That, incidentally, is why looking at an instructor’s record of developing high-level players (think: college) isn’t always an accurate indicator of his/her quality. It’s tough to know how many of them would have succeeded without that coach – or did succeed in spite of him/her. It takes a lot more than “the right instructor” to reach that level.
What you’re looking for instead are players who execute the skills properly, as you understand them from your research. If they don’t appear to be the greatest natural athletes so much the better, because then you know their success is due to their training and dedication.
Last summer I had a perfect case study of how this works. I received a call out of the blue from a father whose daughter is a catcher. They live about an hour’s drive away (with traffic), so it wasn’t a decision he was entering into lightly.
But he said he’d seen a really outstanding catcher in one of their tournament games and he asked where she learned her skills. The parents referred him to me, and I’ve been working with his daughter ever since.
I’m sure he passes a whole host of instructors to get to me, but it doesn’t matter. Because he knows his daughter is being trained in a way that matches his expectations.
Have a conversation
Once you think you’re on the right track, have a conversation with any potential instructors. Get a feel for their knowledge level and what they teach.
One thing you want to determine is whether they take a “cookie cutter” approach, using the same drills and progressions for everyone, or whether they customize the instruction to the student.
It will take some players longer to grasp certain concepts or movements. A good instructor will keep them working to become at least competent at those skills before moving them on to the next one.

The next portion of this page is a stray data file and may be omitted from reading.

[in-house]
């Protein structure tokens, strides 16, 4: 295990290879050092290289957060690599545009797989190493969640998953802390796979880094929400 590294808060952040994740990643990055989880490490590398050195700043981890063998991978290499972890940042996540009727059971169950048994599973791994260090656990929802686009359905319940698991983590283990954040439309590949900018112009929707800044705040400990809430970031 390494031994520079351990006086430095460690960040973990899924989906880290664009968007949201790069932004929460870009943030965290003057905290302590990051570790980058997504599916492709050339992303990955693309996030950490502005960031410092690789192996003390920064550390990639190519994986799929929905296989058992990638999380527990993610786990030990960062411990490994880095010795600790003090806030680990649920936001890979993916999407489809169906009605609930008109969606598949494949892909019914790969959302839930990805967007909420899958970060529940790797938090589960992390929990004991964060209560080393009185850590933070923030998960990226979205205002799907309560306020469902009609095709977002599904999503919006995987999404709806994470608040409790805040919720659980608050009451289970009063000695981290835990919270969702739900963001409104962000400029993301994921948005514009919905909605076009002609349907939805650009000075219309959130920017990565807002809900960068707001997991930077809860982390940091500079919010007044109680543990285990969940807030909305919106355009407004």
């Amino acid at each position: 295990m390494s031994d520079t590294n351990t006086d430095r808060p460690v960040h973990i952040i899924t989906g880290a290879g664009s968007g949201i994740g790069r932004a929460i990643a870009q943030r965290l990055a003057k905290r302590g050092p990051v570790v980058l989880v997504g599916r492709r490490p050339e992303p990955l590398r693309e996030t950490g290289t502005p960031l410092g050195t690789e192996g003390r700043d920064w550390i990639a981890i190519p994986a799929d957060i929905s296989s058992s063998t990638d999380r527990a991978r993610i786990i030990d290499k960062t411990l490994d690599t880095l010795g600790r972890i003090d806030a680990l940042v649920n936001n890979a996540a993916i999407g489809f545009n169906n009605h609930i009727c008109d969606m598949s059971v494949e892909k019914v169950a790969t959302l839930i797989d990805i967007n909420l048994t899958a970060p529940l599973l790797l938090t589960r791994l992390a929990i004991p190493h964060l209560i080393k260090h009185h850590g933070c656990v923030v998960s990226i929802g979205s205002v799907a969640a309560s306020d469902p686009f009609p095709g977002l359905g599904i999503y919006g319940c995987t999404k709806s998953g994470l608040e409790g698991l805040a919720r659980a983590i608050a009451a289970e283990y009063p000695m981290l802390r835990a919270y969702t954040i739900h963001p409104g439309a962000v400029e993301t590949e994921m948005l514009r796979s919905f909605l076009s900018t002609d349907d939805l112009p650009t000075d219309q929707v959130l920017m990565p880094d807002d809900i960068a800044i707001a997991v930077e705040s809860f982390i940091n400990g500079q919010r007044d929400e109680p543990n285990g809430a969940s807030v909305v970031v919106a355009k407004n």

Others will grasp the concepts or movements right away. In those cases there is no sense in lingering on them because the stock lesson plan says “on lesson 7 we do this.” Move on.
Do what you can to determine how much the instructor customizes the instruction. Again, a good instructor will teach the same things to all of his/her students. But he/she will do it differently for each.
That conversation is also the time to ask questions. If you know you don’t want your daughter learning certain techniques, such as “hello elbow” for pitching or “squish the bug” for hitting, ask the instructor about it. An informed parent is a smart parent.
Also, don’t be afraid to ask for the “why” behind what the instructor teaches. If there isn’t a “why,” I suggest you politely excuse yourself and move on to the next instructor. Everything should have a purpose.
Do a chemistry test
So you think you’ve found an instructor who has the knowledge and experience to train your daughter properly. The last test is to see what the chemistry is like between the instructor and your daughter.
We all have different personalities and ways of learning. And sometimes people just rub us the wrong way for no apparent reason. That’s life.
If there is a chemistry mismatch, lessons are going to be a drudge for both the instructor and student. You and your daughter will presumably be spending a lot of time working with this instructor, so you want to be sure they are working together as a team.
Also, you know your daughter better than the instructor ever will. You should be able to read her body language and enthusiasm level. A good coach will inspire her to do her best and help her feel good about the learning process.
If that’s not what you’re seeing in a conversation between the instructor and your daughter, or a sample lesson, you may want to continue your search.
Once you’ve made a selection, you’re not done. Keep monitoring to see how things are going.
Is your daughter getting better? Is her technique moving toward what you saw on TV from those high-level players? Is she gaining confidence in herself and her abilities?
The change is unlikely to be instant. It’s more likely to be incremental, with some frustrations and setbacks along the way. But over time you should be seeing speed and accuracy increases in pitcher, better blocking from catchers, stronger and more frequent hits from hitters, etc.
And perhaps someday some random parent will come up to you at a game or tournament and say, “Your daughter is really good. Do you mind telling me who her instructor is?”
Ultimately, however, the best ROI is the smile on your daughter’s face when she is successful and feeling good about herself. That’s when you’ll know it’s all been worthwhile.